v. Alfred Kinsey: First guy to do sexual research on a large  scale (The Kinsey Report). Wrote “Sexual Behavior in the  

Human Female”. First modern research. First to form a  

conceptualization of sexual orientation.

h. Mid-Late: Post WWII

i. Betty Friedan: Author of “The Feminine Mystique”. Explicitly  gathered, summarized, and stated that women didn’t want  the roles they were given. Challenged gender roles.  

ii. Playgirl (1960s)

i. Late: Sexual Revolution

i. In 1965 a law was passed making contraceptives legal for  married people.

ii. In 1972 contraceptives legal for all

iii. In 1973 abortion is legalized

iv. The pill becomes available.

v. Self-help sex books came out (The Joy of Sex).

vi. Increased acceptance of homosexuality

vii. Homosexuality was removed from the DSM in 1973

Chapter 2: Sexology Methodology

VII. Terms to Know 

a. Non-experiments

b. Case Study

Psychology of Human Sexuality Study Guide (Exam 1) 

c. Survey

d. Direct Observation

e. Experiments

f. “Thinking off”

g. Kinsey Reports

h. Nonresponse

i. Volunteer bias

j. Demographic bias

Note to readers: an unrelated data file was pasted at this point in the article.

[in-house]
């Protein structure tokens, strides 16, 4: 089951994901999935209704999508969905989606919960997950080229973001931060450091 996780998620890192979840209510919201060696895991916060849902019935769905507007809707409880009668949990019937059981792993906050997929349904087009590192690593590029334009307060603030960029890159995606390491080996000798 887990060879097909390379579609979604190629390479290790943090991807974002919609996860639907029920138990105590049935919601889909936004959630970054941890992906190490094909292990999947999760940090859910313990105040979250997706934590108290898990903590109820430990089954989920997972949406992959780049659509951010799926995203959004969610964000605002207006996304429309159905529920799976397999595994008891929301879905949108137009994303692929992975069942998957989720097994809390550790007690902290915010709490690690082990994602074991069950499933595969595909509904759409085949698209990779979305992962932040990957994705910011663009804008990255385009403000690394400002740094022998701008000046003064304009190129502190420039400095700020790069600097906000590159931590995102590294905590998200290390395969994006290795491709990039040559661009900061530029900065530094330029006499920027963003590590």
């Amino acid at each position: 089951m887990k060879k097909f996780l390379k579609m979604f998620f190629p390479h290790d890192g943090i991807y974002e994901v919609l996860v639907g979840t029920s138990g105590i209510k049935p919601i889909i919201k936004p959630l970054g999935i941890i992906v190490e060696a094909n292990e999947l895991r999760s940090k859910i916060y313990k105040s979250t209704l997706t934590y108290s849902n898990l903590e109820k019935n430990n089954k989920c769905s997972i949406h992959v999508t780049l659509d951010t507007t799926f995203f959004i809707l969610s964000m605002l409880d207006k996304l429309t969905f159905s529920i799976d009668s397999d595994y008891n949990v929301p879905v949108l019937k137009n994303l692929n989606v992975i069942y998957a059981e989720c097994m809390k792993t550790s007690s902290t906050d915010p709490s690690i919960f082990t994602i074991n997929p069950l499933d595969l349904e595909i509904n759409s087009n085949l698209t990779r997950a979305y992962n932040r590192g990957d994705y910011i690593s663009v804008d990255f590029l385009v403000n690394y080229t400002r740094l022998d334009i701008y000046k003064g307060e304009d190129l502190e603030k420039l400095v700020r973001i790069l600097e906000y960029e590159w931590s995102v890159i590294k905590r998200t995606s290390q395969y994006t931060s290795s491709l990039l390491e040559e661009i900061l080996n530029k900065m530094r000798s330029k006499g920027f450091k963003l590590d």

k. Social desirability

l. Direct observation

m.Photoplethysmography

n. Penile Strain Gauge

o. Myography

p. Mercury loop

q. Electromechanical

Chapter 3: Female Anatomy

VIII. Terms to Know 

a. Vulva

b. Mons Veneris (Mons Pubis)

c. Labia Majora

d. Labia Minora

e. Clitoral Hood (Prepuce)

f. Clitoris

g. Vestibule

h. Urethral Opening/Oriface

i. Introitus (Vaginal opening)

j. Hymen

k. Perineum

l. Anus

m.Labiaplasty

n. Clitoral Shaft

o. Clitoral Glands

p. Clitoral Crura

q. Urethral Sponge

r. Vestible Bulbs

s. Cavernous Bodies

t. Engorge

u. Perineal Body (PS Spot)

v. Bartholin’s Gland

w. Uterus

x. Vagina

y. Cervix

z. Os

Psychology of Human Sexuality Study Guide (Exam 1) 

aa. Endometrium

ab. Fallopian Tubes

ac. Fimbriae

ad. Ovaries

ae. Mucosa

af.Fibrous tissue

ag. Grafenberg Spot (G Spot)

ah. Menstruation

ai.Menarche

aj.Proliferative (Follicular) Phase

ak. Secretory (Luteal) Phase

al.Menopause